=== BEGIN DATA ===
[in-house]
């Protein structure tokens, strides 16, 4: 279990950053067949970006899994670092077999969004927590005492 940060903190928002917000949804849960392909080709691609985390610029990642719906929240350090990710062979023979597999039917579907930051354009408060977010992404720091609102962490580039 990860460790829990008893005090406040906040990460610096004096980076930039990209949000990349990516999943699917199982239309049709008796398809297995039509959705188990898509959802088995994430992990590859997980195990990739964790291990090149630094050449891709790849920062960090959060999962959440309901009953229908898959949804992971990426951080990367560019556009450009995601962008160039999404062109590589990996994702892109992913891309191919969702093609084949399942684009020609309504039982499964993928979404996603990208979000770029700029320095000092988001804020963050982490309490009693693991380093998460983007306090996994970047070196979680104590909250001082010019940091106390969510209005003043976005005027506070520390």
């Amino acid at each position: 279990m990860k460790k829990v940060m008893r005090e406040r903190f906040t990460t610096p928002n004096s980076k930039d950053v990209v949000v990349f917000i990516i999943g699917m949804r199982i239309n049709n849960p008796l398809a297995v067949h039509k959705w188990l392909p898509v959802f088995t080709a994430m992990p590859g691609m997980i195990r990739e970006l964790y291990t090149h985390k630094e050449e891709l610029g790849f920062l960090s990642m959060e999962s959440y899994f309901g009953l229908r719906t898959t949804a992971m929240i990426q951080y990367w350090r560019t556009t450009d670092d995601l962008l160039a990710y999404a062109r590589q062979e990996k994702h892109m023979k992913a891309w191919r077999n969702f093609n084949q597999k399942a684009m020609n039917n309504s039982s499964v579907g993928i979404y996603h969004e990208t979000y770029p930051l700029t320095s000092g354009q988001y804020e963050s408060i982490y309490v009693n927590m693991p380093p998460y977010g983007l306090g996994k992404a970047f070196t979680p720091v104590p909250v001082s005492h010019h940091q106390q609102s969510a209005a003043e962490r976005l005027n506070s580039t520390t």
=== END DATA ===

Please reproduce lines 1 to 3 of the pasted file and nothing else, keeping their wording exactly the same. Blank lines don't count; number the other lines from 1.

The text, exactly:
[in-house]
């Protein structure tokens, strides 16, 4: 279990950053067949970006899994670092077999969004927590005492 940060903190928002917000949804849960392909080709691609985390610029990642719906929240350090990710062979023979597999039917579907930051354009408060977010992404720091609102962490580039 990860460790829990008893005090406040906040990460610096004096980076930039990209949000990349990516999943699917199982239309049709008796398809297995039509959705188990898509959802088995994430992990590859997980195990990739964790291990090149630094050449891709790849920062960090959060999962959440309901009953229908898959949804992971990426951080990367560019556009450009995601962008160039999404062109590589990996994702892109992913891309191919969702093609084949399942684009020609309504039982499964993928979404996603990208979000770029700029320095000092988001804020963050982490309490009693693991380093998460983007306090996994970047070196979680104590909250001082010019940091106390969510209005003043976005005027506070520390």
């Amino acid at each position: 279990m990860k460790k829990v940060m008893r005090e406040r903190f906040t990460t610096p928002n004096s980076k930039d950053v990209v949000v990349f917000i990516i999943g699917m949804r199982i239309n049709n849960p008796l398809a297995v067949h039509k959705w188990l392909p898509v959802f088995t080709a994430m992990p590859g691609m997980i195990r990739e970006l964790y291990t090149h985390k630094e050449e891709l610029g790849f920062l960090s990642m959060e999962s959440y899994f309901g009953l229908r719906t898959t949804a992971m929240i990426q951080y990367w350090r560019t556009t450009d670092d995601l962008l160039a990710y999404a062109r590589q062979e990996k994702h892109m023979k992913a891309w191919r077999n969702f093609n084949q597999k399942a684009m020609n039917n309504s039982s499964v579907g993928i979404y996603h969004e990208t979000y770029p930051l700029t320095s000092g354009q988001y804020e963050s408060i982490y309490v009693n927590m693991p380093p998460y977010g983007l306090g996994k992404a970047f070196t979680p720091v104590p909250v001082s005492h010019h940091q106390q609102s969510a209005a003043e962490r976005l005027n506070s580039t520390t």